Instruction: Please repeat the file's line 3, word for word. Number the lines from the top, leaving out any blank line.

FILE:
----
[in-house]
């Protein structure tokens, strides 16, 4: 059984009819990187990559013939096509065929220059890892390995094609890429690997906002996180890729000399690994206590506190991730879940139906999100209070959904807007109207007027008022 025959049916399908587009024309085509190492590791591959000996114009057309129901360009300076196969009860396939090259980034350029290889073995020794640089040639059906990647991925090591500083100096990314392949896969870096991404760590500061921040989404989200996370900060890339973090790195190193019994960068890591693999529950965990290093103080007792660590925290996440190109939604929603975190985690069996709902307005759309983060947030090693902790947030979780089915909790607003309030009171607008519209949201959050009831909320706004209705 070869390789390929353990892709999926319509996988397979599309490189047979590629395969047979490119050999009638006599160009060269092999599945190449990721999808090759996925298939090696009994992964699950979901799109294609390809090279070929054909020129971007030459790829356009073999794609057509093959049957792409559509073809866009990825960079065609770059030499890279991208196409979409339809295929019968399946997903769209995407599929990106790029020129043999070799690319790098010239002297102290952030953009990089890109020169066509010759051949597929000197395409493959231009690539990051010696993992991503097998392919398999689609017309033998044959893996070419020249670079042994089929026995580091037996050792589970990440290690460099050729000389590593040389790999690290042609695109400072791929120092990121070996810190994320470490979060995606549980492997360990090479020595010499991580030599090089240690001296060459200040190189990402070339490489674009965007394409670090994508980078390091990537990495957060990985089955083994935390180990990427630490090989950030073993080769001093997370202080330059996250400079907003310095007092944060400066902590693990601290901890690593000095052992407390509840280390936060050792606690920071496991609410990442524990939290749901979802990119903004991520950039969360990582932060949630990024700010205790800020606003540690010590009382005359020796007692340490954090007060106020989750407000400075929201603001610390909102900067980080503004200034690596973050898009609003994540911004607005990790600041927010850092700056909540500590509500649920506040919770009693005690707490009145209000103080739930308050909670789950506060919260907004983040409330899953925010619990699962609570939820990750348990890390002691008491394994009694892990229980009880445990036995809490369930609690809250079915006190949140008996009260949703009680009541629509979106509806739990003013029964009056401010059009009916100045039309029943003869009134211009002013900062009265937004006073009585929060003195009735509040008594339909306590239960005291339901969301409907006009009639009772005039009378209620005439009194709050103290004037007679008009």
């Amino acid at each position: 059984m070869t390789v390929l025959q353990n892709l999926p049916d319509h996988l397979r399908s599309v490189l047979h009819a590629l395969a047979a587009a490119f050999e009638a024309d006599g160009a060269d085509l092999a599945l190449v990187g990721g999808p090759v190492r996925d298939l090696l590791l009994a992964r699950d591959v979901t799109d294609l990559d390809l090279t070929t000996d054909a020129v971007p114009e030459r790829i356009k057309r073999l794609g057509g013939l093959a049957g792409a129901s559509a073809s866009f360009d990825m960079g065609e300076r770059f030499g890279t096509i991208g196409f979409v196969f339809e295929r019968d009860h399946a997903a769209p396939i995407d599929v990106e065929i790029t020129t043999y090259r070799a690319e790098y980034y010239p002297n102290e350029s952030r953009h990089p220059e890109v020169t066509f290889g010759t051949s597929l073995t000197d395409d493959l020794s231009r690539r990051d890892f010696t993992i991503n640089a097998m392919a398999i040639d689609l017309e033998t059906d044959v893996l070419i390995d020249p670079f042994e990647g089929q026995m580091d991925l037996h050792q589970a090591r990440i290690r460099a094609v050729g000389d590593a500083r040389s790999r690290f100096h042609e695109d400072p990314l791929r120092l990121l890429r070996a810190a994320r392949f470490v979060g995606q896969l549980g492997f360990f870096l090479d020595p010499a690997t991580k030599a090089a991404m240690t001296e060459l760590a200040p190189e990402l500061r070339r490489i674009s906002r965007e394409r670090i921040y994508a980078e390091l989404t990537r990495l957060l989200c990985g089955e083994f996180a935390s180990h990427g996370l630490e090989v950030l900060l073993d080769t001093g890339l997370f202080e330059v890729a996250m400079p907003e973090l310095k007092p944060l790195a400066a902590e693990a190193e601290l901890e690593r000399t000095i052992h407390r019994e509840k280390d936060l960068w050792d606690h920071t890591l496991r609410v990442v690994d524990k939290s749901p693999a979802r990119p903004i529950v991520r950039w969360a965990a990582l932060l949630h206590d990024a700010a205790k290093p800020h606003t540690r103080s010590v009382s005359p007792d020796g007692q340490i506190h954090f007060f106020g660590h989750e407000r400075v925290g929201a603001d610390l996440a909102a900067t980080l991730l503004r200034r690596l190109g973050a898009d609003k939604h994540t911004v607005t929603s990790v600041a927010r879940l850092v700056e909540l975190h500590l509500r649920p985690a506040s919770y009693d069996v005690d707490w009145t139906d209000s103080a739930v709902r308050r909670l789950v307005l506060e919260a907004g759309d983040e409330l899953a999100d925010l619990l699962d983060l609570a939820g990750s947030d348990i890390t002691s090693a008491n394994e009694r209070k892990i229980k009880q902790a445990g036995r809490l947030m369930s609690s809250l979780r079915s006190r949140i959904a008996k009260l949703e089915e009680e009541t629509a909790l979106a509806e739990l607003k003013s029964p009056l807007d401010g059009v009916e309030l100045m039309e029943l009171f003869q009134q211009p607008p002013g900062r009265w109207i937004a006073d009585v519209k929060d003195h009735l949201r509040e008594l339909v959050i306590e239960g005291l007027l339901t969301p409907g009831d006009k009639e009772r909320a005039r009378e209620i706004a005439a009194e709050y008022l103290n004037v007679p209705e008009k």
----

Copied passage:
């Amino acid at each position: 059984m070869t390789v390929l025959q353990n892709l999926p049916d319509h996988l397979r399908s599309v490189l047979h009819a590629l395969a047979a587009a490119f050999e009638a024309d006599g160009a060269d085509l092999a599945l190449v990187g990721g999808p090759v190492r996925d298939l090696l590791l009994a992964r699950d591959v979901t799109d294609l990559d390809l090279t070929t000996d054909a020129v971007p114009e030459r790829i356009k057309r073999l794609g057509g013939l093959a049957g792409a129901s559509a073809s866009f360009d990825m960079g065609e300076r770059f030499g890279t096509i991208g196409f979409v196969f339809e295929r019968d009860h399946a997903a769209p396939i995407d599929v990106e065929i790029t020129t043999y090259r070799a690319e790098y980034y010239p002297n102290e350029s952030r953009h990089p220059e890109v020169t066509f290889g010759t051949s597929l073995t000197d395409d493959l020794s231009r690539r990051d890892f010696t993992i991503n640089a097998m392919a398999i040639d689609l017309e033998t059906d044959v893996l070419i390995d020249p670079f042994e990647g089929q026995m580091d991925l037996h050792q589970a090591r990440i290690r460099a094609v050729g000389d590593a500083r040389s790999r690290f100096h042609e695109d400072p990314l791929r120092l990121l890429r070996a810190a994320r392949f470490v979060g995606q896969l549980g492997f360990f870096l090479d020595p010499a690997t991580k030599a090089a991404m240690t001296e060459l760590a200040p190189e990402l500061r070339r490489i674009s906002r965007e394409r670090i921040y994508a980078e390091l989404t990537r990495l957060l989200c990985g089955e083994f996180a935390s180990h990427g996370l630490e090989v950030l900060l073993d080769t001093g890339l997370f202080e330059v890729a996250m400079p907003e973090l310095k007092p944060l790195a400066a902590e693990a190193e601290l901890e690593r000399t000095i052992h407390r019994e509840k280390d936060l960068w050792d606690h920071t890591l496991r609410v990442v690994d524990k939290s749901p693999a979802r990119p903004i529950v991520r950039w969360a965990a990582l932060l949630h206590d990024a700010a205790k290093p800020h606003t540690r103080s010590v009382s005359p007792d020796g007692q340490i506190h954090f007060f106020g660590h989750e407000r400075v925290g929201a603001d610390l996440a909102a900067t980080l991730l503004r200034r690596l190109g973050a898009d609003k939604h994540t911004v607005t929603s990790v600041a927010r879940l850092v700056e909540l975190h500590l509500r649920p985690a506040s919770y009693d069996v005690d707490w009145t139906d209000s103080a739930v709902r308050r909670l789950v307005l506060e919260a907004g759309d983040e409330l899953a999100d925010l619990l699962d983060l609570a939820g990750s947030d348990i890390t002691s090693a008491n394994e009694r209070k892990i229980k009880q902790a445990g036995r809490l947030m369930s609690s809250l979780r079915s006190r949140i959904a008996k009260l949703e089915e009680e009541t629509a909790l979106a509806e739990l607003k003013s029964p009056l807007d401010g059009v009916e309030l100045m039309e029943l009171f003869q009134q211009p607008p002013g900062r009265w109207i937004a006073d009585v519209k929060d003195h009735l949201r509040e008594l339909v959050i306590e239960g005291l007027l339901t969301p409907g009831d006009k009639e009772r909320a005039r009378e209620i706004a005439a009194e709050y008022l103290n004037v007679p209705e008009k």